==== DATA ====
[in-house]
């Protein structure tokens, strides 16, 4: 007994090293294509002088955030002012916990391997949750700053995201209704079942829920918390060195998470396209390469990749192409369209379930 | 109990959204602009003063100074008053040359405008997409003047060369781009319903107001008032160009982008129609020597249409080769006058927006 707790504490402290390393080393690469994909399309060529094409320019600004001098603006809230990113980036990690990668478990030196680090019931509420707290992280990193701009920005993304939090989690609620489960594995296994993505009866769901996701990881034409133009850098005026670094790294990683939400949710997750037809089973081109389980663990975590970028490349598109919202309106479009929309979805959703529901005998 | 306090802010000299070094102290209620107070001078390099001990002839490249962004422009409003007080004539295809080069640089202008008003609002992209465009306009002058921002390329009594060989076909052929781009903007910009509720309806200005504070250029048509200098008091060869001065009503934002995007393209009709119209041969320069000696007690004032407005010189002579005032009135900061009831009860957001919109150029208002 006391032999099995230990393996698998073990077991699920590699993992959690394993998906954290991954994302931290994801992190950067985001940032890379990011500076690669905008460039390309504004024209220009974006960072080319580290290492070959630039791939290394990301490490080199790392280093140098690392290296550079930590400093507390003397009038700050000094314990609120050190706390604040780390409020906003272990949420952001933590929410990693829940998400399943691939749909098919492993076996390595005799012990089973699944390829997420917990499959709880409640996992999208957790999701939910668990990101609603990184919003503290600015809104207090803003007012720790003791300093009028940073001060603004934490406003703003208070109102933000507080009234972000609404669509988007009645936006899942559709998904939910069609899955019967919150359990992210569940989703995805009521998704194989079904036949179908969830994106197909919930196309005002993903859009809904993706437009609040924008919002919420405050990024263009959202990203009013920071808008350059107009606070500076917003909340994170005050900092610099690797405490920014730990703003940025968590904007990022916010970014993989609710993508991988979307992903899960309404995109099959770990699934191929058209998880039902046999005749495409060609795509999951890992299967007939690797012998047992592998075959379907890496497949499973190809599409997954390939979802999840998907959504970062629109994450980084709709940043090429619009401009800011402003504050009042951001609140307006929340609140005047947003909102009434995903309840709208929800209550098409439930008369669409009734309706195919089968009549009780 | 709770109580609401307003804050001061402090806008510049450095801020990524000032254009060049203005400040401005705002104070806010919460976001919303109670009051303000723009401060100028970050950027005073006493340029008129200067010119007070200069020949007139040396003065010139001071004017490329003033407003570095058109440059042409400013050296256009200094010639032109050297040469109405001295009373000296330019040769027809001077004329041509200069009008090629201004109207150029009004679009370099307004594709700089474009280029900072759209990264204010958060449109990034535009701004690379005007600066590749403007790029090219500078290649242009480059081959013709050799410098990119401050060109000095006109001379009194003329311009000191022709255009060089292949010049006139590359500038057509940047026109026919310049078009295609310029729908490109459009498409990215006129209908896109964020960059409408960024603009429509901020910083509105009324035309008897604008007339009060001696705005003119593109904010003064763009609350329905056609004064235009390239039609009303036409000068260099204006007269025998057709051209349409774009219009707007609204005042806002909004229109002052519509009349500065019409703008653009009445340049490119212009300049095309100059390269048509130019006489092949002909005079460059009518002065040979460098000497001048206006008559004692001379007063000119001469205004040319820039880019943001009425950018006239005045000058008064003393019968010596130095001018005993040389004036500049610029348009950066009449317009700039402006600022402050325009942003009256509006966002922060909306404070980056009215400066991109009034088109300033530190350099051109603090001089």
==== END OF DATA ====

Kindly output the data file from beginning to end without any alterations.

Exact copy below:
[in-house]
């Protein structure tokens, strides 16, 4: 007994090293294509002088955030002012916990391997949750700053995201209704079942829920918390060195998470396209390469990749192409369209379930 | 109990959204602009003063100074008053040359405008997409003047060369781009319903107001008032160009982008129609020597249409080769006058927006 707790504490402290390393080393690469994909399309060529094409320019600004001098603006809230990113980036990690990668478990030196680090019931509420707290992280990193701009920005993304939090989690609620489960594995296994993505009866769901996701990881034409133009850098005026670094790294990683939400949710997750037809089973081109389980663990975590970028490349598109919202309106479009929309979805959703529901005998 | 306090802010000299070094102290209620107070001078390099001990002839490249962004422009409003007080004539295809080069640089202008008003609002992209465009306009002058921002390329009594060989076909052929781009903007910009509720309806200005504070250029048509200098008091060869001065009503934002995007393209009709119209041969320069000696007690004032407005010189002579005032009135900061009831009860957001919109150029208002 006391032999099995230990393996698998073990077991699920590699993992959690394993998906954290991954994302931290994801992190950067985001940032890379990011500076690669905008460039390309504004024209220009974006960072080319580290290492070959630039791939290394990301490490080199790392280093140098690392290296550079930590400093507390003397009038700050000094314990609120050190706390604040780390409020906003272990949420952001933590929410990693829940998400399943691939749909098919492993076996390595005799012990089973699944390829997420917990499959709880409640996992999208957790999701939910668990990101609603990184919003503290600015809104207090803003007012720790003791300093009028940073001060603004934490406003703003208070109102933000507080009234972000609404669509988007009645936006899942559709998904939910069609899955019967919150359990992210569940989703995805009521998704194989079904036949179908969830994106197909919930196309005002993903859009809904993706437009609040924008919002919420405050990024263009959202990203009013920071808008350059107009606070500076917003909340994170005050900092610099690797405490920014730990703003940025968590904007990022916010970014993989609710993508991988979307992903899960309404995109099959770990699934191929058209998880039902046999005749495409060609795509999951890992299967007939690797012998047992592998075959379907890496497949499973190809599409997954390939979802999840998907959504970062629109994450980084709709940043090429619009401009800011402003504050009042951001609140307006929340609140005047947003909102009434995903309840709208929800209550098409439930008369669409009734309706195919089968009549009780 | 709770109580609401307003804050001061402090806008510049450095801020990524000032254009060049203005400040401005705002104070806010919460976001919303109670009051303000723009401060100028970050950027005073006493340029008129200067010119007070200069020949007139040396003065010139001071004017490329003033407003570095058109440059042409400013050296256009200094010639032109050297040469109405001295009373000296330019040769027809001077004329041509200069009008090629201004109207150029009004679009370099307004594709700089474009280029900072759209990264204010958060449109990034535009701004690379005007600066590749403007790029090219500078290649242009480059081959013709050799410098990119401050060109000095006109001379009194003329311009000191022709255009060089292949010049006139590359500038057509940047026109026919310049078009295609310029729908490109459009498409990215006129209908896109964020960059409408960024603009429509901020910083509105009324035309008897604008007339009060001696705005003119593109904010003064763009609350329905056609004064235009390239039609009303036409000068260099204006007269025998057709051209349409774009219009707007609204005042806002909004229109002052519509009349500065019409703008653009009445340049490119212009300049095309100059390269048509130019006489092949002909005079460059009518002065040979460098000497001048206006008559004692001379007063000119001469205004040319820039880019943001009425950018006239005045000058008064003393019968010596130095001018005993040389004036500049610029348009950066009449317009700039402006600022402050325009942003009256509006966002922060909306404070980056009215400066991109009034088109300033530190350099051109603090001089």